From right to left this photo shows Dr Dan, myself and Neil Jarrett along with a number of Gosport Road runners. The reason/excuse for us meeting in a pub was a talk by Dr Dan on hydration, hosted by Alton Sports, the 5.45 running club and the Four Ale Tap Room.
The 5.45 club is a Gosport running community initiative set up by Nick Carter. All are welcome to the Wednesday “quarter to six” run, whether you’re a club runner or not its an all inclusive invite. Additional to these runs are occasional visits to drinking establishments and talks that are arranged.
Gosport Road Runners (GRR) naturally form the majority of the group but I’ve always felt welcome as a visiting Fareham Crusader runner. Doctor Daniel Roiz De Sa is the Senior Medical Officer at the Institute of Naval Medicine in Gosport as well as a GRR runner. Hayley Sparshott (another GRR runner I know) was also there.
Unfortunately travel commitments ( I caught the bus) meant I couldn’t arrive early enough for the run but a good number of runners had set off from the Alton Sports shop (just up the road). So, a run, talk, real ales/cider and sandwiches …. “yes”, that’s my kind of night 🙂 !!
Our venue for the evening was the Four Ale Tap Room which had numerous beverages on offer considering its relatively small size. The atmosphere is friendly and the chap in charge was as knowledgeable and passionate about his ale as we are about our running. I had two pints of berry cider which went down very well 🙂
Now that I’ve set the scene I’ll try to summarise some of the points Dan made. Naturally Dr Dan is an expert in his field and has years of analysis to call on, I’m simply going on what I remember so please bear this in mind while reading !!
Summer running is a curious and ever changing sport. One week the temperatures can sore into the thirties and then another week the humidity can be just as sapping even if the temperatures are ten degrees less.
So, what’s the best way of coping ?? This depends on your age, height, sex, weight and conditions so bear this in mind too and just remember even the best athletes don’t always get it right … we’ll never forget Jonny Brownlee staggering towards the finish line in Mexico due to his heat exhaustion.
Running when the air temperature his hot will increase your core body temperature. The body sends more blood to circulate through your skin, this leaves less blood for your muscles which then increases your heart rate. If humidity is added to this, then sweat doesn’t easily evaporate and you’ll need to take action against dehydrating.
This photo from Race to the King shows the kind of hot Summers day that’s beautiful to look at but needs quite a lot of planning and thought hydration wise.
Water not only makes up 60% of body weight in men and 50-55% in women but also regulates temperature. Water is lost in urine and sweat, so, to avoid dehydration you need to replace it regularly with both fluid and food. Water, sports drinks, soft drinks, tea and coffee are your obvious starting points and as a measure six to eight glasses of fluid are needed each day.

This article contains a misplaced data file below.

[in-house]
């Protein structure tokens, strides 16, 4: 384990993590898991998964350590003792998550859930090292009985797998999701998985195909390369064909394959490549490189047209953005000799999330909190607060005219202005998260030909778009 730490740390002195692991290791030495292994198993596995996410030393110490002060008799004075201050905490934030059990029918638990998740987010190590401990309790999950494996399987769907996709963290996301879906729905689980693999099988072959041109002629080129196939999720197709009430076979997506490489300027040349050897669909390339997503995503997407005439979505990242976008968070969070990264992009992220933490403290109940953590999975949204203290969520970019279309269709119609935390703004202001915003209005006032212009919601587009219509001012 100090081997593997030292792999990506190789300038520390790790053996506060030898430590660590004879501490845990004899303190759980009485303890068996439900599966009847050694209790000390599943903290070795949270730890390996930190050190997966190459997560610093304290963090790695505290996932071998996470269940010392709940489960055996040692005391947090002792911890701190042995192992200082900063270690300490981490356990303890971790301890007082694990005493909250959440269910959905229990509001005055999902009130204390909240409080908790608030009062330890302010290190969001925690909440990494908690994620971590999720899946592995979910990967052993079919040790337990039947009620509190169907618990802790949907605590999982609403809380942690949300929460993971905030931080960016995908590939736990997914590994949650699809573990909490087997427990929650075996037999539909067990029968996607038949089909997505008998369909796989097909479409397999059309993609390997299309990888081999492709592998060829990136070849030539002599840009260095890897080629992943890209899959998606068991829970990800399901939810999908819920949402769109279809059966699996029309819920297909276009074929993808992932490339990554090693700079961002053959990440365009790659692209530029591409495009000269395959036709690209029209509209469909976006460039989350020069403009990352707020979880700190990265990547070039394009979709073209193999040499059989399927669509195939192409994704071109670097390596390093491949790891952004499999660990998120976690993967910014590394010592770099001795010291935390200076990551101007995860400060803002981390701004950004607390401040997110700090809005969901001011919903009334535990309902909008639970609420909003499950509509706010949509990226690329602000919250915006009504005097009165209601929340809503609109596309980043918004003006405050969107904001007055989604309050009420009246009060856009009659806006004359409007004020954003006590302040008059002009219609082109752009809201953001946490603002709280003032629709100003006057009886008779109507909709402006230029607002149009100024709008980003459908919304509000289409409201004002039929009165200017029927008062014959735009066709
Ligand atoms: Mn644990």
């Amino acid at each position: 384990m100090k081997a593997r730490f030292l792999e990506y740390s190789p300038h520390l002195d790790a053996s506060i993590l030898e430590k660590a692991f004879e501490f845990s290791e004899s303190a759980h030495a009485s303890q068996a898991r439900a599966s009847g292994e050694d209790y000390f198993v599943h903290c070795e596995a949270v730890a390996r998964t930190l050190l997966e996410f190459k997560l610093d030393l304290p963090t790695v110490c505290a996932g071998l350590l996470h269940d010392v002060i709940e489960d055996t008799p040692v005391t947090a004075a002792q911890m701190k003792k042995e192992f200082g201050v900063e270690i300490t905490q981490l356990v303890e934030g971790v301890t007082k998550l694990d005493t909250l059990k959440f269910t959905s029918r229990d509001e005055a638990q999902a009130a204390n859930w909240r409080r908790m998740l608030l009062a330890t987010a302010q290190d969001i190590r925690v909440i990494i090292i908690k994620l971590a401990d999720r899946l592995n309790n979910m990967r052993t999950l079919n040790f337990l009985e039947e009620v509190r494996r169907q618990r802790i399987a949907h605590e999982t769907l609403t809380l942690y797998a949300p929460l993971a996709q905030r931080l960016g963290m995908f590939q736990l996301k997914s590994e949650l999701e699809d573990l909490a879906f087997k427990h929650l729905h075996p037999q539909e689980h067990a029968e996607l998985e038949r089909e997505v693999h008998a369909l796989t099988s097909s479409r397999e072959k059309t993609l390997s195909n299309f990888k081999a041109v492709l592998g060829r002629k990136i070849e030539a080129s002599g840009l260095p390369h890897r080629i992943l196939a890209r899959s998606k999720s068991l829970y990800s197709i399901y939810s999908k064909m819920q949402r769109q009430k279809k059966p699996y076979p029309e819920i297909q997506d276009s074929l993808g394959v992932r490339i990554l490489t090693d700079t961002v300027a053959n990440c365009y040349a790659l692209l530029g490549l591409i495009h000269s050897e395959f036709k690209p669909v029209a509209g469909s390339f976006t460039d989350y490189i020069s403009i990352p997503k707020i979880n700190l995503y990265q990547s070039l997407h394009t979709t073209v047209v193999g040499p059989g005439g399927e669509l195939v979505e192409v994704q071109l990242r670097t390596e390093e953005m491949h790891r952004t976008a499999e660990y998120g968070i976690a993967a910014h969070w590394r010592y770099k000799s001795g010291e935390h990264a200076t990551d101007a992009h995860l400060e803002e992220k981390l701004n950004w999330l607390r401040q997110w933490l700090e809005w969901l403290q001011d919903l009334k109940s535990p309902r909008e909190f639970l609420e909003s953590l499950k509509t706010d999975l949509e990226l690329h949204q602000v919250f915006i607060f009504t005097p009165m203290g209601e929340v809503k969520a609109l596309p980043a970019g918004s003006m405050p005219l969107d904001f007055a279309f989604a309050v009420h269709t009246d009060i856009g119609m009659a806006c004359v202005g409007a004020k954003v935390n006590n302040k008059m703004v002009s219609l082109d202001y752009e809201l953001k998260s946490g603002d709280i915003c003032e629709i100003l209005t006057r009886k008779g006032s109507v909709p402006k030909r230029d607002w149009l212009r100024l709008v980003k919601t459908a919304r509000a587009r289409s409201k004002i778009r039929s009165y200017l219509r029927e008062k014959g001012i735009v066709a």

What I hadn’t considered was that you take in water from the food you eat. Some 20% of your total daily water intake comes from food with fruit and vegetables being 80% water, so eating “real food” on longer runs becomes important as well as on a daily basis.
Becoming dehydrated usually includes a dry mouth, the start of a headache and worsening concentration. One other clear sign is when the colour of your urine becomes darker !!
So, keep well hydrated in the build up to your race, stop drinking alcohol 48 hours before and don’t forget to have a drink as soon as you wake up on race day as well as an hour beforehand. Sipping on a regular basis while running is much more effective than drinking a large amount in one go and you are far less likely to need to go to the toilet !!
At this point I’d also like to mention reducing your single use plastic when drinking. I now take my cup and soft flasks whenever I run. I carry two 500ml flasks and refill them. Help save the planet too !!
Another factor to consider is where will you source your fluids from ? Races have feed stations but while out training include garages and shops for your top ups.
I’ve considered my fluids : Water – No calories, Low Fat Milk – nutrients & protein, Hot drinks – drink to suit and Sports drinks – for activity beyond an hour, I personally use SIS hydro tablets that you dissolve in 500ml of water and these include electrolyte.
Other practicalities that were also discussed were, avoid the mid day sun if possible, always wear suntan lotion, it’s personal choice but a visor or a cap can help and finally wear loose fitting wicked material shorts and top to prevent heat building up under your clothes.
Dan mentioned a number of athletes and personalities he’s help and to bring his experiences right up to date he told us he’d be working with celebrity SAS winner Wayne Bridge as he prepares for the 2020 Marathon Des Sables. Wayne will be able to acclimatise in Dan’s heat chambers and be monitored but we can also acclimatise to the heat by running progressively longer each time during the build up to our chosen race.
The last time I listen to Dan was after his own personal 2017 MDS race and a talk that he gave on it. Dan raised sponsorship for Walking With the Wounded in 2017, Wayne will be in 2020 and I did for my Race to the King 2017 focus event so in a small way we have something in common.
So, it’s a huge thank you to Dan for the talk and the various people that helped to make it happen. Typically August seems to have settled into a cloudy 19 degrees but that’s still no excuse not to stay hydrated for your best efforts when running !!
Thanks for reading …. Roger